I doubt she'd have a website up and running yet, but she DOES have an email address - it follows the Senate standard (first five letters of last name plus first letter of first name).

Go nuts:

Comrade One said...

What is it that makes some people think that the problems largely experienced in high population urban areas should be shared by rural and small town citizens? I would also like to know when Liberals are going to own up to the facts and truth, and address the primary root cause of the current problems? That being rampant drug use, sales and the profitability involved?

If you are truly concerned about the welfare of Police, then focus on the real issues. Even Mayerthorpe had an element of drug issues, and is not very far from a high population area, and large market for the drugs being produced there.

If so many new age folks weren't so busy getting high so often, maybe they might admit to themselves that the results of their habits are endangering Police the most, and costing taxpayers a fortune. Word of advice, keep your eye on the ball.

Luke said...

With this Bill, the Conservatives want to cancel the procedure to register all non-restricted firearms. If the bill is past, new purchases of non- restricted firearms will not be entered into the data base.(CFIS) According to the police this will make their task of tracing and locating the last know owner of these firearms more difficult.

Registration helps police trace firearms and combat the illegal movement of firearms
To break up organized networks involved in the illegal movement of firearms, it is necessary to have a traceable commodity. Previously, police had to search manually through thousands of retail records to find the source of any non-restricted firearms recovered at crime scenes. The computerized, centralized CFIS makes it much easier for police to trace and locate the last known owner of these firearms. If firearms are identified as stolen, knowing the source of the firearm will give the police a valuable starting point for their investigation and identify possible patterns of theft from firearm shipments or dealers.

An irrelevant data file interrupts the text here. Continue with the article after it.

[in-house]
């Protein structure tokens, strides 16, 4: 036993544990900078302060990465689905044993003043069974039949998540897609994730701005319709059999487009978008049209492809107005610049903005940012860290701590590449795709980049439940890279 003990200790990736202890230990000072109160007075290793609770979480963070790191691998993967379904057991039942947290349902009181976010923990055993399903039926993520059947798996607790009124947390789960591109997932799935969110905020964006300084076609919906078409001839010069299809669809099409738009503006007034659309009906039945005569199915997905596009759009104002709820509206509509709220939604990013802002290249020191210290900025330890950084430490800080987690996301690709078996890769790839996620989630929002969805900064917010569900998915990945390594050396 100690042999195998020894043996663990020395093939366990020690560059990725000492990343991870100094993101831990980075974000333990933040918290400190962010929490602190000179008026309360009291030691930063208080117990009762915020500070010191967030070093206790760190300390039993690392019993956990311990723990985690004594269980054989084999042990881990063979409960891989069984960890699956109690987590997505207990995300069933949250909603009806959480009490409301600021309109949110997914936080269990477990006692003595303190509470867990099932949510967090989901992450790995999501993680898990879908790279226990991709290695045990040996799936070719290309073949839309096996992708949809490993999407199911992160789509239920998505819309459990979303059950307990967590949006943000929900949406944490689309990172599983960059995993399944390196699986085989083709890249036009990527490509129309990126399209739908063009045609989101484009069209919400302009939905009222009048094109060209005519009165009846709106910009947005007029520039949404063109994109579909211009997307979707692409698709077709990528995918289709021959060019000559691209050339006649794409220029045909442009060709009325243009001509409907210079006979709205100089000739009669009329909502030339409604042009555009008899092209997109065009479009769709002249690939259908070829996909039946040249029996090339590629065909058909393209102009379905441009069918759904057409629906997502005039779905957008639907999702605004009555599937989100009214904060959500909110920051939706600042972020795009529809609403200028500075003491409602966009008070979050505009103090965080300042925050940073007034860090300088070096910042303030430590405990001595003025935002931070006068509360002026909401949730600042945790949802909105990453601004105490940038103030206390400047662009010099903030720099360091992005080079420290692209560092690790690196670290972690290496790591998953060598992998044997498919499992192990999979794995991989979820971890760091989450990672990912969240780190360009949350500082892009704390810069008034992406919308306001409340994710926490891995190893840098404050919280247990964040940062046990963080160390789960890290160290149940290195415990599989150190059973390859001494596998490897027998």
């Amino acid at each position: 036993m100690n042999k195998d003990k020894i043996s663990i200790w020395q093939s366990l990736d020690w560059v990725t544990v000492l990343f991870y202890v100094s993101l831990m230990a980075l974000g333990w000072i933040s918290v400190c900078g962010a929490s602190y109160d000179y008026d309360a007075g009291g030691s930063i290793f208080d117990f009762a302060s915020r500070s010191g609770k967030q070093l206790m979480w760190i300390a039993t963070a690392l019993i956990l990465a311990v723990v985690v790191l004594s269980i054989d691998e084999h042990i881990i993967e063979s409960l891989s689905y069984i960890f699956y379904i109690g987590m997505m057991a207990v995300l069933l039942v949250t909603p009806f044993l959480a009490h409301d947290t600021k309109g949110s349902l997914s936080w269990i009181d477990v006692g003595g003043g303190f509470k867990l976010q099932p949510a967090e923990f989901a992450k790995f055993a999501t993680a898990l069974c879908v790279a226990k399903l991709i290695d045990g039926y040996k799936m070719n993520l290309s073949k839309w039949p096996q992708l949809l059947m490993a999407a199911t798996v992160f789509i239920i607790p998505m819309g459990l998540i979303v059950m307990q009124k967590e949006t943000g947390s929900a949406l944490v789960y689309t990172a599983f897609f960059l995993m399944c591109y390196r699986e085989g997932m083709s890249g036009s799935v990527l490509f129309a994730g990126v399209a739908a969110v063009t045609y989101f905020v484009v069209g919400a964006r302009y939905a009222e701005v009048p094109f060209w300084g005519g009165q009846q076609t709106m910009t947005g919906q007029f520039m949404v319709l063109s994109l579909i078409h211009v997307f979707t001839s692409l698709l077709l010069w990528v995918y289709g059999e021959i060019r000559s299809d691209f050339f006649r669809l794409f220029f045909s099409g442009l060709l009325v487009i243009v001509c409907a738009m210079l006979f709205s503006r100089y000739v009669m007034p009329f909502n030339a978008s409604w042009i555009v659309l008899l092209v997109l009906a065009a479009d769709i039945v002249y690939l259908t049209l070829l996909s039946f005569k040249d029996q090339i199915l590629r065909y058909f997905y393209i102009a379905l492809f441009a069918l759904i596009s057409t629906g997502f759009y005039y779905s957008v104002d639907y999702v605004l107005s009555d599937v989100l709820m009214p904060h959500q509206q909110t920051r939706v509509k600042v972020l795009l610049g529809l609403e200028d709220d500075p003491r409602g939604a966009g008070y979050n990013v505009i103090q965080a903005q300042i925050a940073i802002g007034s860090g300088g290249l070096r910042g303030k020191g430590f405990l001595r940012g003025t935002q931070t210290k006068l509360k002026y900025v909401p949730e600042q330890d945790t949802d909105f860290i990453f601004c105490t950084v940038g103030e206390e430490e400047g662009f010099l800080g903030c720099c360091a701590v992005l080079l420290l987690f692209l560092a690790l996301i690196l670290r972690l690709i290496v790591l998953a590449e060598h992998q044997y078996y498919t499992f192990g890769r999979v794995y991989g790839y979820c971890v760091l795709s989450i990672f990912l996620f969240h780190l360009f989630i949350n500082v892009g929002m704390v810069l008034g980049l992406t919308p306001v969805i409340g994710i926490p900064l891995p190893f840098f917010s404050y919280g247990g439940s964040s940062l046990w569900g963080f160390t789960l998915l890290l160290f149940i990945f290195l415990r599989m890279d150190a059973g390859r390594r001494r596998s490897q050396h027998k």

Within the Canadian Firearms Program, NWEST, a unit of highly trained and experienced investigators and analysts work with law enforcement, across the country and internationally, to assist in anti-trafficking and anti-smuggling efforts. The team also helps the police and judicial system in dealing with issues of violence with firearms in Canadian communities.

Comrade One said...

Well that anti trafficking and anti smuggling doesn't seem to be working so well, given the situation in Mexico. Nor does it seem to be helping a great deal in B.C. or with access to weapons by such groups as Outlaw motorcycle clubs. The fact that gangs, drugs and related criminal activity by organized criminal groups is a major factor in this, should be of primary consideration.

As to the rest of the world, China and a basketful of others, including many Soviet era states are only too willing to supply any significant market.

Previously, government had everyone who wished to acquire a firearm obtain an FAC. Firearms Acquisition Certificate, for those not familiar with the abbreviation. Government managed to lose most of those records, supposedly due to a fire. That straight from the mouth of Police in Ontario. So a significant part of the $2 billion cost of setup for the current registry was due to this. Nothing like paying for things twice over, plus some more.

BTW, that sounded a lot like a communique from the Gun Registry HQ. We do good works.

longplainfirstnation said...

I can tell you first hand that the registry does not work and is flawed and inaccurate. It is now simply being used to intimidate the legal gun owner. The police after so many scandals in BC and the Yukon have lost all credibility with me and most of the public.